The Times reports tonight that Newt Gingrich's main backer, casino magnate Sheldon Adelson, is sending conciliatory signals to another old ally -- Mitt Romney.
One key point: "He is concerned that additional deep-pocketed donors have not joined him" in supporting Gingrich's SuperPAC.
And while Gingrich's spokesman expresses his outrage at another Times report on "rumors" that he would drop out, Adelson's problem is also Newt's. Who is going to give him money now? Two kinds of candidates raise money: Cause candidates, like Ron Paul; and likely winners, like Mitt Romney. Rick Santorum, too, speaks to a social conservative core, and has a compelling personal story whose emotional connection seems to have brought some online fundraising.
But Gingrich has never been a perfect fit for the tribe he would like to lead, Tea Party conservatives. His muddled message, of complaints, attacks, and process, aren't going to compel people to pull out their credit cards.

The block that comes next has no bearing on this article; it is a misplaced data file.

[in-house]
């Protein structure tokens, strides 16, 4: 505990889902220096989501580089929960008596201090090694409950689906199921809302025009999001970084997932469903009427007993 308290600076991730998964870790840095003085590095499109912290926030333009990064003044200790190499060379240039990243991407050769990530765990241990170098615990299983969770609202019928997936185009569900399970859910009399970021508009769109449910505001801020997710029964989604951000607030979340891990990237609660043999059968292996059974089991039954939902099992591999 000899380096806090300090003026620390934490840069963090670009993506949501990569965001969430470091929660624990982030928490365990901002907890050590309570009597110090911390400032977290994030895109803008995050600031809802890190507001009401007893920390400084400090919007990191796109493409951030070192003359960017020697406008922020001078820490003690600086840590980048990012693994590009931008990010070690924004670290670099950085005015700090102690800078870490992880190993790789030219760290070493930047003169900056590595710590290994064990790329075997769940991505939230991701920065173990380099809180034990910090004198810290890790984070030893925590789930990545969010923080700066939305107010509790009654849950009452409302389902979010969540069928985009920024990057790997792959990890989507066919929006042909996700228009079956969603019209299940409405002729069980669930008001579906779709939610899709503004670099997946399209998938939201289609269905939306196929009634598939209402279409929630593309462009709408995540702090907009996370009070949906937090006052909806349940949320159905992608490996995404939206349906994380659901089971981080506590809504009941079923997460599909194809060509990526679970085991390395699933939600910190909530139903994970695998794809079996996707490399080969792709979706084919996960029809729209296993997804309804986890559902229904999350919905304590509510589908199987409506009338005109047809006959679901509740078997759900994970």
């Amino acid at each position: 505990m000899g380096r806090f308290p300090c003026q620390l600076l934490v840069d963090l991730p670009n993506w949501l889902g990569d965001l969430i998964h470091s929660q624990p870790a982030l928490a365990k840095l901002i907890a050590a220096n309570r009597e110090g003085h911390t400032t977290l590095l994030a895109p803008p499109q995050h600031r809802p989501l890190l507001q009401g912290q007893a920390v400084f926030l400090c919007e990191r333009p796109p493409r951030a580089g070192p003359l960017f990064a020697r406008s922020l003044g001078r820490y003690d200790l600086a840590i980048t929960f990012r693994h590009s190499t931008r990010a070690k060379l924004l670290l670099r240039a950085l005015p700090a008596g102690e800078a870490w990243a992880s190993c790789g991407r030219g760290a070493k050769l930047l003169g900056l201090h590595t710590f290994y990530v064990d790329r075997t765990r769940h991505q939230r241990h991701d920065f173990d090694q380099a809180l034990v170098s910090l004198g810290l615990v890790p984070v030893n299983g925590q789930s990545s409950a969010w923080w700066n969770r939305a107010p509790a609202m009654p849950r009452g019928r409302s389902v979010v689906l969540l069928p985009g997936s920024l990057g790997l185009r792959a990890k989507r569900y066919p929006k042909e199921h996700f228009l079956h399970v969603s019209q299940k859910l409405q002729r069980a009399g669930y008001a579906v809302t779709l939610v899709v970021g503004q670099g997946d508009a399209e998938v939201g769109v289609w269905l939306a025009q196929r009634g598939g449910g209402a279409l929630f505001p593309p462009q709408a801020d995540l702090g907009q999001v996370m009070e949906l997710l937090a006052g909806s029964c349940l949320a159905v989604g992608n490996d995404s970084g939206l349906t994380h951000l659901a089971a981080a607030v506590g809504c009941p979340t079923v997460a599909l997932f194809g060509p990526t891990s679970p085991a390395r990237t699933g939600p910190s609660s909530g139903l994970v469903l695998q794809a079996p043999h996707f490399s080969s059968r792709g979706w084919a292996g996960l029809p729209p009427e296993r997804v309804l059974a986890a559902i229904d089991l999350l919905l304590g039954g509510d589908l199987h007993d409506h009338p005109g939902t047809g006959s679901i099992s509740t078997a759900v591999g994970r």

And most important, he seems to be running out of moments. The donations pour in when a candidate stands before a television screen and appeals to an engaged, national crowd of supporters to give, right now. Thursday, the hope of standing beside Donald Trump turned into humiliation. Tonight, he will give a loser's press conference. February is a long grind without any obvious moments to win.
Gingrich will have to scramble to create a big, emotional moment; and he may have to sink back toward the sort of bare-bones campaign, without television or organization, that he ran for most of 2011.
As the consultant Alex Castellanos tweeted after seeing this item: